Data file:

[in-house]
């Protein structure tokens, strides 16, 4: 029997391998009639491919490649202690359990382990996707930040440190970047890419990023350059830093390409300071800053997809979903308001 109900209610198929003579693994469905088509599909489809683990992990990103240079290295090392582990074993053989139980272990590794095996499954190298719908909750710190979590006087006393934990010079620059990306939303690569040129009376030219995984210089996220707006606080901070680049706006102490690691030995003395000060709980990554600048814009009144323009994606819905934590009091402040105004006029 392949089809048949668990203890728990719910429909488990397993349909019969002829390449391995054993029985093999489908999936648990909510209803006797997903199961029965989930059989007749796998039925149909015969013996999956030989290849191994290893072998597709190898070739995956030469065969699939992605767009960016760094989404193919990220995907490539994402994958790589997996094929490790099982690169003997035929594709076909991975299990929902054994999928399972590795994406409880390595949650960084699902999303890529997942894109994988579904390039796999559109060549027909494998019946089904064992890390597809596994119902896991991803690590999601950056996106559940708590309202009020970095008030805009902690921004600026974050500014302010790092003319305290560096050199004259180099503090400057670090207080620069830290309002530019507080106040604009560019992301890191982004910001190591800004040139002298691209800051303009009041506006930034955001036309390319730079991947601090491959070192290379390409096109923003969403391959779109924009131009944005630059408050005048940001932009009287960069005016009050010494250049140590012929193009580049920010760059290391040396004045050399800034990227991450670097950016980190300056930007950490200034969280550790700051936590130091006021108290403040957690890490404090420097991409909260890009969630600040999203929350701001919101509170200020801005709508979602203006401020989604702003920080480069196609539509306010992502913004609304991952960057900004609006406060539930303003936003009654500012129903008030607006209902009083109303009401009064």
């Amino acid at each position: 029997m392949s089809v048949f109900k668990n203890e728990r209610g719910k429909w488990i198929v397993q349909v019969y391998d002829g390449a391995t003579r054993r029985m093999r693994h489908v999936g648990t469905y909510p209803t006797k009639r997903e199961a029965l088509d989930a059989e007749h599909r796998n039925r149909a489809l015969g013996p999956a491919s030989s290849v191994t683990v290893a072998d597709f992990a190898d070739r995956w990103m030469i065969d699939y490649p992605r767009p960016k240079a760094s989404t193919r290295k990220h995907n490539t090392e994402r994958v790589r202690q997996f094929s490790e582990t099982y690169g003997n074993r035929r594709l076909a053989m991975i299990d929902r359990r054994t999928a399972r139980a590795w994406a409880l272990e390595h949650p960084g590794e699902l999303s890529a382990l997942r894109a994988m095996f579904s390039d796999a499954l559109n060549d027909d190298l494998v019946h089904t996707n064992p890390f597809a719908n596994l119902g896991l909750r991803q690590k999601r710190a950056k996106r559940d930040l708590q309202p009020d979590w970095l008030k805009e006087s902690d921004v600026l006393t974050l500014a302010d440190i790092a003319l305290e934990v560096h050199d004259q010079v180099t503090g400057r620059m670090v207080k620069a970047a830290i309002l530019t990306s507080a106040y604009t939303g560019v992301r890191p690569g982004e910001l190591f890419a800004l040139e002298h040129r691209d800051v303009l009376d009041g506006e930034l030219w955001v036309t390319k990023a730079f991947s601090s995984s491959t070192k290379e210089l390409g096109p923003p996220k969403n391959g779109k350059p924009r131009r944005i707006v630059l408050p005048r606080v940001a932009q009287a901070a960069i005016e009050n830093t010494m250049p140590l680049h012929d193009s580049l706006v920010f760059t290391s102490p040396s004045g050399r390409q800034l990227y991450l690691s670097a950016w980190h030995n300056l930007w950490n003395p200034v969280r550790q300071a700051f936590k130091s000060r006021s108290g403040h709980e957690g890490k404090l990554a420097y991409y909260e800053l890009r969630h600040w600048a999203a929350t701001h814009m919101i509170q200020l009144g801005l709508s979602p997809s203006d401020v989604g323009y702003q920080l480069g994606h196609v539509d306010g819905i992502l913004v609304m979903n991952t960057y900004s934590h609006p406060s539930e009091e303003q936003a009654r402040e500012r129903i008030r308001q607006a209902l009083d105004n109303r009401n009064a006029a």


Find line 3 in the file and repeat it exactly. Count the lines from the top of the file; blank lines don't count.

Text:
């Amino acid at each position: 029997m392949s089809v048949f109900k668990n203890e728990r209610g719910k429909w488990i198929v397993q349909v019969y391998d002829g390449a391995t003579r054993r029985m093999r693994h489908v999936g648990t469905y909510p209803t006797k009639r997903e199961a029965l088509d989930a059989e007749h599909r796998n039925r149909a489809l015969g013996p999956a491919s030989s290849v191994t683990v290893a072998d597709f992990a190898d070739r995956w990103m030469i065969d699939y490649p992605r767009p960016k240079a760094s989404t193919r290295k990220h995907n490539t090392e994402r994958v790589r202690q997996f094929s490790e582990t099982y690169g003997n074993r035929r594709l076909a053989m991975i299990d929902r359990r054994t999928a399972r139980a590795w994406a409880l272990e390595h949650p960084g590794e699902l999303s890529a382990l997942r894109a994988m095996f579904s390039d796999a499954l559109n060549d027909d190298l494998v019946h089904t996707n064992p890390f597809a719908n596994l119902g896991l909750r991803q690590k999601r710190a950056k996106r559940d930040l708590q309202p009020d979590w970095l008030k805009e006087s902690d921004v600026l006393t974050l500014a302010d440190i790092a003319l305290e934990v560096h050199d004259q010079v180099t503090g400057r620059m670090v207080k620069a970047a830290i309002l530019t990306s507080a106040y604009t939303g560019v992301r890191p690569g982004e910001l190591f890419a800004l040139e002298h040129r691209d800051v303009l009376d009041g506006e930034l030219w955001v036309t390319k990023a730079f991947s601090s995984s491959t070192k290379e210089l390409g096109p923003p996220k969403n391959g779109k350059p924009r131009r944005i707006v630059l408050p005048r606080v940001a932009q009287a901070a960069i005016e009050n830093t010494m250049p140590l680049h012929d193009s580049l706006v920010f760059t290391s102490p040396s004045g050399r390409q800034l990227y991450l690691s670097a950016w980190h030995n300056l930007w950490n003395p200034v969280r550790q300071a700051f936590k130091s000060r006021s108290g403040h709980e957690g890490k404090l990554a420097y991409y909260e800053l890009r969630h600040w600048a999203a929350t701001h814009m919101i509170q200020l009144g801005l709508s979602p997809s203006d401020v989604g323009y702003q920080l480069g994606h196609v539509d306010g819905i992502l913004v609304m979903n991952t960057y900004s934590h609006p406060s539930e009091e303003q936003a009654r402040e500012r129903i008030r308001q607006a209902l009083d105004n109303r009401n009064a006029a």